Unbroken: A World War II Story of Survival, Resilience, and Redemption: I was nervous about reading this one because it sounded like it might be a little bit boring. It was not. In the prologue, we meet three men in a life raft, who are being strafed by a Japanese plane. One of the men jumps out of the life raft to avoid the bullets and sharks are circling. He has to fight off the sharks, while trying to avoid being captured or shot by the enemy, and while wondering what is happening to his fellow men who are still in the raft. It was an incredible opener, and an incredible book. I started reading it because I knew it was a running book. In fact, the book is about Louis Zamperini, who went to the Olympics in 1936. After the Olympics, he went on to fight in WWII, and his story is truly incredible. I cannot imagine going through the things that he went through. And yes, a true story.
Cutting for Stone: An epic story about twin boys growing up in Ethiopia amid a revolution. The boys were born from a doctor and a nun, and as you can imagine, that created somewhat of a scandal. The story takes place in a hospital and the real gem of the book is the medical procedures and practices that are described throughout the book. It's fascinating to hear about how surgeries were performed and how patients were treated. The author, Abraham Verghese, is a doctor and it shows through his writing.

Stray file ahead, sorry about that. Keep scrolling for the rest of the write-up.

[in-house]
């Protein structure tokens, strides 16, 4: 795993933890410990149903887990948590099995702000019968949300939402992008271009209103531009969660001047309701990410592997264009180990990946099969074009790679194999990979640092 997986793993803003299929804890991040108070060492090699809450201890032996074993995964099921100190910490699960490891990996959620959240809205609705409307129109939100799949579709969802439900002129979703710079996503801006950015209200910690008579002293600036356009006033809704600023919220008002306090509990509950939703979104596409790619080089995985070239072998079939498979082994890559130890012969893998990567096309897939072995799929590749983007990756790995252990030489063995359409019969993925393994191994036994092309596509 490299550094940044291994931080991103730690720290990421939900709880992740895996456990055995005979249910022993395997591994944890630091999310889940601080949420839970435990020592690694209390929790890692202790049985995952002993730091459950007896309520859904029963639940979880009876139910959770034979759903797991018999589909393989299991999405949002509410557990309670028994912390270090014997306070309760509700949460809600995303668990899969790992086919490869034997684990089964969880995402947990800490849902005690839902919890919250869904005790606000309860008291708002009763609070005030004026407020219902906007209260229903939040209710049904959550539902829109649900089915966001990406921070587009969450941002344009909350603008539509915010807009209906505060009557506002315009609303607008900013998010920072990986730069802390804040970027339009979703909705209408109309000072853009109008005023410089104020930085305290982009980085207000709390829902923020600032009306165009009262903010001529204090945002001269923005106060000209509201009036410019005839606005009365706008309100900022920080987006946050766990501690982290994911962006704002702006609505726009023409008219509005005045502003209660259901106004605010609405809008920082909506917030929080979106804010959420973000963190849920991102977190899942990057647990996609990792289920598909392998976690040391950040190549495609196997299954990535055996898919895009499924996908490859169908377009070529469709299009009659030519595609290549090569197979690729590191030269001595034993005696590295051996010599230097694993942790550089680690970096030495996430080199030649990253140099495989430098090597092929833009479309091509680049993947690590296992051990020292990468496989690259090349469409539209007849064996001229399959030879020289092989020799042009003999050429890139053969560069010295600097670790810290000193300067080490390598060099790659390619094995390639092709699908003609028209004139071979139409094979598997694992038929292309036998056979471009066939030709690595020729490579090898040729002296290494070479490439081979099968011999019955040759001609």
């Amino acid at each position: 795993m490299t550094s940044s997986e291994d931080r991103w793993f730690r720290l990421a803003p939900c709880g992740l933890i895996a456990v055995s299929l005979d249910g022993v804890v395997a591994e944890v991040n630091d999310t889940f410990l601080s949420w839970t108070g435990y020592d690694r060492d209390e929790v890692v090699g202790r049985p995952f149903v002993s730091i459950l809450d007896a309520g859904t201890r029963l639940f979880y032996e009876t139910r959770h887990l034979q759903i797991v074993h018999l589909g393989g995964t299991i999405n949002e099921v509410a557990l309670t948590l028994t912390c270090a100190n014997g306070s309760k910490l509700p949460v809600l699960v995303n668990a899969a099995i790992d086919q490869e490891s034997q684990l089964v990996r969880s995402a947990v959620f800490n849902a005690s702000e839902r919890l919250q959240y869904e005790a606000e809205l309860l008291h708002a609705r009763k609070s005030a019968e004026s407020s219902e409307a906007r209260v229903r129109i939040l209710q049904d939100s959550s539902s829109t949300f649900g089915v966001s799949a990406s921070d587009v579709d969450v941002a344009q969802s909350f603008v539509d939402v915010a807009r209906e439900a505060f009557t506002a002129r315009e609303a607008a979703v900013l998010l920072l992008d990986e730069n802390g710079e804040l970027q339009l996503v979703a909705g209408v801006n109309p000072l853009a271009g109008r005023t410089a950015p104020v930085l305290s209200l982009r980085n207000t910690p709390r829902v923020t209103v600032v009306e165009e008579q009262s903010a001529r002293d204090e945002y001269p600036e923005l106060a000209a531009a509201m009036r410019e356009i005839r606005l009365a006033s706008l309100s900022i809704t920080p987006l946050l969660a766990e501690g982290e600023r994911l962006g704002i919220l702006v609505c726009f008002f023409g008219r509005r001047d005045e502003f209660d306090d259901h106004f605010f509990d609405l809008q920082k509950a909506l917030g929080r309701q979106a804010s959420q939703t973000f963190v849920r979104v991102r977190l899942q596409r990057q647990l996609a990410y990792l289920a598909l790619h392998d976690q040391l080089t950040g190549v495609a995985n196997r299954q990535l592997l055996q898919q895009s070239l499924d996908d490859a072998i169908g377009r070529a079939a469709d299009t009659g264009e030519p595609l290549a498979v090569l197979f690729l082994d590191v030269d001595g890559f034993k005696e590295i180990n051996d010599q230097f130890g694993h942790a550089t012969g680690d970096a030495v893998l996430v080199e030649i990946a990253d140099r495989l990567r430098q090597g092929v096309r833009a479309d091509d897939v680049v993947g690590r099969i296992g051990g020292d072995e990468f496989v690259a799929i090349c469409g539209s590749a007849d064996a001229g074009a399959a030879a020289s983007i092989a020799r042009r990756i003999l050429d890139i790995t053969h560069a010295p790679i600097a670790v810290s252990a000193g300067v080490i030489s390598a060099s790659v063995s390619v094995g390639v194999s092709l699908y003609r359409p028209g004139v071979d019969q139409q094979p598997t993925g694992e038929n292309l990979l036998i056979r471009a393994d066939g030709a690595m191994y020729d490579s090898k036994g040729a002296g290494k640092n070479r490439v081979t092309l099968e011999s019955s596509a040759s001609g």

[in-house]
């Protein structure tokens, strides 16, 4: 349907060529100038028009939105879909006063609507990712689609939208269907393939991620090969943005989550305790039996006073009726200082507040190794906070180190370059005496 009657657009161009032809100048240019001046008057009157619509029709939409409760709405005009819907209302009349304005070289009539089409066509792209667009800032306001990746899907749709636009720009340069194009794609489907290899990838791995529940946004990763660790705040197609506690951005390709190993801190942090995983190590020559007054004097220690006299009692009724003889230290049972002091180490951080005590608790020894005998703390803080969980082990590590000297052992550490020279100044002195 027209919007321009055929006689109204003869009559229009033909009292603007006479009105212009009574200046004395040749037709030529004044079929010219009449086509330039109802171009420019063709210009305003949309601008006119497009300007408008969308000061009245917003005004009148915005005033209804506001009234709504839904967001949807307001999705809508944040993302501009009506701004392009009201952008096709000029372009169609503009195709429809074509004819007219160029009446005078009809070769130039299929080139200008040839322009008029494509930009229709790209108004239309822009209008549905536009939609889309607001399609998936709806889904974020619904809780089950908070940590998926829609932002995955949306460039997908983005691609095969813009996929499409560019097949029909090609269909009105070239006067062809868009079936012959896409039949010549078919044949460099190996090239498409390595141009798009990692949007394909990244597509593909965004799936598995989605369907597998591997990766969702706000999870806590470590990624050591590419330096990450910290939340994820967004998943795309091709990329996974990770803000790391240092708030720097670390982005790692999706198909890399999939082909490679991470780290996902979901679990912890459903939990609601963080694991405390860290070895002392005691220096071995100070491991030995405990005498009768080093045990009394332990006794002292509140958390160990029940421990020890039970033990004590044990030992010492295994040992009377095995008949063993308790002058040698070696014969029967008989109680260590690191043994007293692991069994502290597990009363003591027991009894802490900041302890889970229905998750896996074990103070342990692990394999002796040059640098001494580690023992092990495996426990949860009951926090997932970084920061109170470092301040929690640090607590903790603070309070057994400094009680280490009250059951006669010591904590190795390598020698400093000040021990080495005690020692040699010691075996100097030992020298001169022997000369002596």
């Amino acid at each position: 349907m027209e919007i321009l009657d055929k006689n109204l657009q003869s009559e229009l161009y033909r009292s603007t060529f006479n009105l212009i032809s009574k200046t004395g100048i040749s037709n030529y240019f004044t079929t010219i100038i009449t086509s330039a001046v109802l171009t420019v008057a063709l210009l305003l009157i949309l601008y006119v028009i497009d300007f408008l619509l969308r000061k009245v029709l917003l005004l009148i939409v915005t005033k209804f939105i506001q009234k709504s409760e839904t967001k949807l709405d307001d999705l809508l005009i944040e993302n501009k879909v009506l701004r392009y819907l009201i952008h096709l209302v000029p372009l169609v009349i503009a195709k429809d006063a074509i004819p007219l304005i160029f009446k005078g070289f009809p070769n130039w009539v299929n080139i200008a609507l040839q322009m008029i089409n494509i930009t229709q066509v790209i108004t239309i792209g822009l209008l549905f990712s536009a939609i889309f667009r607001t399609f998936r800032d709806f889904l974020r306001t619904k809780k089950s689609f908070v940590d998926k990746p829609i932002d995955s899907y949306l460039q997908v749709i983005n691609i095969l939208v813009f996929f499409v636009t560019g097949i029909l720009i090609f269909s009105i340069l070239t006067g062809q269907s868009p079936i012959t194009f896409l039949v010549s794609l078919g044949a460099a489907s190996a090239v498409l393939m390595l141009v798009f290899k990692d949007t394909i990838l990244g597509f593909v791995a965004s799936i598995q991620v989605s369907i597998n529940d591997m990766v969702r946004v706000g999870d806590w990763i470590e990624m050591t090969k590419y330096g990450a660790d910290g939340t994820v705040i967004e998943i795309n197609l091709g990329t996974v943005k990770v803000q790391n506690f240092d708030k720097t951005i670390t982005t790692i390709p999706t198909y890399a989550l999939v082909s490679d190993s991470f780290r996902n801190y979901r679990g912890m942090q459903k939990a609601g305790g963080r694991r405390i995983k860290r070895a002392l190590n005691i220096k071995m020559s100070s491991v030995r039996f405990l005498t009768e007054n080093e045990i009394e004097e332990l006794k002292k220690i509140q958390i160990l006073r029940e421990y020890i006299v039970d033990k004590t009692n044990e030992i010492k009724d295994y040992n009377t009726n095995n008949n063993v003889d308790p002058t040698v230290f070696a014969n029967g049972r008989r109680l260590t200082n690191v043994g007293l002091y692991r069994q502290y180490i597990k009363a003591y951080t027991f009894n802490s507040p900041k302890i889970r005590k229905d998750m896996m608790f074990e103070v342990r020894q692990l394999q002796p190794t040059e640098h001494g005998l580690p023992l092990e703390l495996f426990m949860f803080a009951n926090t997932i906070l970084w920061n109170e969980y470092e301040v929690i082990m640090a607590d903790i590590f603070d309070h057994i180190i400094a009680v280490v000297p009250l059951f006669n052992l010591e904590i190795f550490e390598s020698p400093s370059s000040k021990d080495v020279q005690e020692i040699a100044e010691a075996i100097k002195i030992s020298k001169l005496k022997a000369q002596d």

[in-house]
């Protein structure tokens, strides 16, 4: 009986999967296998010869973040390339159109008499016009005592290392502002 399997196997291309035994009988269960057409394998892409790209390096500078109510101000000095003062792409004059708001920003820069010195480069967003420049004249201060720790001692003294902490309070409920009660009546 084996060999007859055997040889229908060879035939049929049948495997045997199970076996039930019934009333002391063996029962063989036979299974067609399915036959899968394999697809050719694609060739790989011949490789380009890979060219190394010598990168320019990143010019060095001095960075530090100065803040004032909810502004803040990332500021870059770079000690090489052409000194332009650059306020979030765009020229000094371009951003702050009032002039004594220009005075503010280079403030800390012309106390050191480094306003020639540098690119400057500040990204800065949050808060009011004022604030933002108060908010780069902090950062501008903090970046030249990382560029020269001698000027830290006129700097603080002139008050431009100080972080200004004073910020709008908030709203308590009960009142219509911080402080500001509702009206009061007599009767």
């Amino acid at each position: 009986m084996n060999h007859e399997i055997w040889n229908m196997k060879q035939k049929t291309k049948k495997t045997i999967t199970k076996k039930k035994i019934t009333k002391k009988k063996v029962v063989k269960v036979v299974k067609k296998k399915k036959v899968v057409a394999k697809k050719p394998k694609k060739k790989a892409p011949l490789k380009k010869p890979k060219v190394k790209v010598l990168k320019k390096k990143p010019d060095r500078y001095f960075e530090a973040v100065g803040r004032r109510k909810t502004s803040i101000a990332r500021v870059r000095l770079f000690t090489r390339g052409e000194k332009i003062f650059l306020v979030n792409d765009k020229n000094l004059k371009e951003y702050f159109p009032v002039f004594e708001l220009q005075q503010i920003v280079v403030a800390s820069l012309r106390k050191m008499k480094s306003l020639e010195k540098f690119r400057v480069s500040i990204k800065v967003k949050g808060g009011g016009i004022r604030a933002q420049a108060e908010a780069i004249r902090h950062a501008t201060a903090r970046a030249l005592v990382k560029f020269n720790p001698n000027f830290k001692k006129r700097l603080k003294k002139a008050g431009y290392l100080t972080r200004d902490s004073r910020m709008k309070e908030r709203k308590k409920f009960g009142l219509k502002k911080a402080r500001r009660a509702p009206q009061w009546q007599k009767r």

Moloka'i: Another sort of medical book, I suppose. This is the story of a young Hawaiian woman who shows symptoms of leprosy and is sent to live in the leper colony on the island of Moloka'i. She spends her entire life there, and we learn how the lepers in the colony learn to cope with being totally cut off from their families and the rest of the world. They create basically a whole other world, while being basically ignored by the state and the rest of the world. I really enjoyed this one.
The Handmaid's Tale: I started reading this because it went on sale for $1.99 on Kindle, and I had heard it mentioned here and there. If you haven't read it, it's a dystopian tale of what the world would be like if reproduction, and therefore women, is controlled by the government (or at least society). It's a strange book, and quite a bit disturbing. There have been times lately where I have felt like we are leaning towards this a little bit too much. Very interesting story, and a great read.
What's the Matter with Kansas? I wanted to like this book, but I found it so incredibly boring. I am always interested in politics, and I read this because I wanted to understand why certain voters tend to vote the way that they do. However, I think I would have been better off with just an article rather than a book. It just couldn't keep my interest and I only read it about halfway through. I might go back to it eventually.
Sing You Home: When I went and visited my sister in November, I forgot both of my Kindles and had to quickly pick up a book in the airport. I cannot be without a book on an airplane. This was what I picked up, mostly on Jodi Picoult's good name and since I'd read My Sister's Keeper and enjoyed it. I finished it in a weekend. I honestly don't want to give too much away about the plot because I enjoyed not really knowing what was going to happen. Suffice it to say that it involves some lesbian/gay issues and also child custody. The concept was pretty interesting, and the characters were genuine and real. A good one to pick up if you've read other books by Jodi Picoult.
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